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W-2 and W-4: What They Are and When to Use Them

Once you start hiring employees, you’re going to need to get familiar with some new tax forms. Two of them are the W-2 and W-4 forms which often get mistaken for each other. If you’re trying to figure out the what, how, and when of W-2 vs W-4 forms, we’ve got your answers.

What is a W-2 form?

Form W-2, Wage and Tax Statement is a year-end tax form. Employers are responsible to fill one out and provide it to each individual employee to detail an employee’s pay and what has been withheld from them for taxes like social security and medicare taxes.

Employees will use the information reported on the form including the gross pay from employee wages and tips, payroll taxes, and contributions to a company retirement plan to complete their personal income tax filing.

There are multiple copies of the W-2 form. The six copies you must complete are:

  • Copy A for the Social Security Administration
  • Copy 1 for state, city, or local tax departments
  • Copy B to be filed by an employee with their federal tax return
  • Copy C for the employee’s records
  • Copy 2 to be filed by an employee with their state, city, or local tax return
  • Copy D for the employer’s records

Further reading: Payroll Tax: What It Is, How to Calculate It

What is a W-4 form?

Form W-4, Employee’s Withholding Certificate is a one time tax form. It’s a form that’s completed by employees when they start a new job at a different organization to provide employers with the information they need to use the right withholding amount for an employee’s payroll taxes.

This means it’s not your responsibility to fill it out. Instead, it’s your responsibility to make sure your new hires fill it out before they start earning wages, salaries, tips, or other compensation.

Who uses W-2 and W-4 forms?

W-2 and W-4 forms are only relevant to businesses that are running payroll. For example, if your business is a sole proprietorship and you’re the only worker who draws money from the business monthly, you don’t need to worry about them. Instead of withholding payroll taxes from a salary, you make self-employment tax payments based on your business’s earnings. If you don’t run payroll, you don’t need to fill out W-2 or W-4 forms.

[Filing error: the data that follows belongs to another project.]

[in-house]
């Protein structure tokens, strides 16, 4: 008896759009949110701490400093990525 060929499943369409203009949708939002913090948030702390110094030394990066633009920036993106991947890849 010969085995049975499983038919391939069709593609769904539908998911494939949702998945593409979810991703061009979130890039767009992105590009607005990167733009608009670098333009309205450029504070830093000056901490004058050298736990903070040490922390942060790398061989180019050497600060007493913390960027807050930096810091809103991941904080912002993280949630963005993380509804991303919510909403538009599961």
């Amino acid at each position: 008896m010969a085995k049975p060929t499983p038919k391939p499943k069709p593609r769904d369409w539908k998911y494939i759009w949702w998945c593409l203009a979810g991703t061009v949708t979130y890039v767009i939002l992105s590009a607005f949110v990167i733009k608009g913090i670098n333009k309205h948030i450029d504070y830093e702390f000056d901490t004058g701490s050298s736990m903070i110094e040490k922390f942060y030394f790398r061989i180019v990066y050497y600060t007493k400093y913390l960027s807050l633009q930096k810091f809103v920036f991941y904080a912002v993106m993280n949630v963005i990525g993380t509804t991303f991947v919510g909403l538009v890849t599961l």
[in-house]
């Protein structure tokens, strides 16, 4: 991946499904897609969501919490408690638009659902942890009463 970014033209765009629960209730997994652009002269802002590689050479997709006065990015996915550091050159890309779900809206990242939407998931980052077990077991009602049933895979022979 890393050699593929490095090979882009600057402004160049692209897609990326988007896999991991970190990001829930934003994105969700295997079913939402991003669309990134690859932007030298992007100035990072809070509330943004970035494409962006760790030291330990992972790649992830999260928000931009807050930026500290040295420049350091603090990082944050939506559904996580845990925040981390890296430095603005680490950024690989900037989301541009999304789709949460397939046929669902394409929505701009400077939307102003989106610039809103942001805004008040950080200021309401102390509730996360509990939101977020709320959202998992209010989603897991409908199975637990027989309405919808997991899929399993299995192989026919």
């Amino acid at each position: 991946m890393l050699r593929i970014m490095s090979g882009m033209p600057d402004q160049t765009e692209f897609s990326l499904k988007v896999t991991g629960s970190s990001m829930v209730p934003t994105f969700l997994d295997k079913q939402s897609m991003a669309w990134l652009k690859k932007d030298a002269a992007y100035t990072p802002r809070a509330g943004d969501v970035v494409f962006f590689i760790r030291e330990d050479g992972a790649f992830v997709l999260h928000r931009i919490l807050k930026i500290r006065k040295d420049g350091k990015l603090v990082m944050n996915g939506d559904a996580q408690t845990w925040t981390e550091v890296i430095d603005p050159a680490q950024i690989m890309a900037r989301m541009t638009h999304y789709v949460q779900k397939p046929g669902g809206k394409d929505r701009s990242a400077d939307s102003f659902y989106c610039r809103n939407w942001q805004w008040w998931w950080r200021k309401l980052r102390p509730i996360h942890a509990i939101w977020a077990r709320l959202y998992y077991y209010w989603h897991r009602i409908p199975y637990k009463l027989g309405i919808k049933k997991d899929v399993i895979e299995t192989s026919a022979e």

Further reading: The Top 19 Self-Employment Tax Deductions

How Bench can help

Once you start hiring employees, there’s going to be new expenses that you need to track. From the salaries and wages, tips, benefits, or even just comping a meal during a tougher than usual workday, these expenses need to be accurately accounted for tax filing.

With Bench, you have a bookkeeper guiding you through the process. By accurately categorizing and tracking different payroll expenses, you can focus on running your business knowing your finances are ready for investors, lenders, and even the IRS. Get a previous month of bookkeeping complete in one business day with our free trial.

How to use W-2 tax forms

Who fills it out: The employer

Who it’s for: The employee, and the IRS

2022 W-2 Form

A W-2 form is a year-end tax document that you’ll fill out as an employer. Simply put, it’s a report on what you paid the employee over the course of the year—including bonuses and tips—and total payroll taxes—income withheld for things like social security, pension, Medicare taxes, or savings.

It also reports how much federal income tax you withheld. The amount of taxes you withhold will depend on the employee’s total wages for the year.

Every one of your employees gets a W-2 (usually by mail) at the end of the tax year. They’ll use the information from their W-2 to complete their tax return. While the W-2 lists their income tax withholding, an employee may lower their tax liability after the fact by filing deductions or using tax credits.

When are W-2 forms due?

As an employer you’ll submit an electronic copy directly to the IRS usually by January 31 for the previous year. Since it needs to be provided to the IRS by this time, it makes sense to do all copies at once to be sent to everyone who needs one.

How to use W-4 Tax Forms

Who fills it out: The employee

Who it’s for: The employer

2022 W-4 Form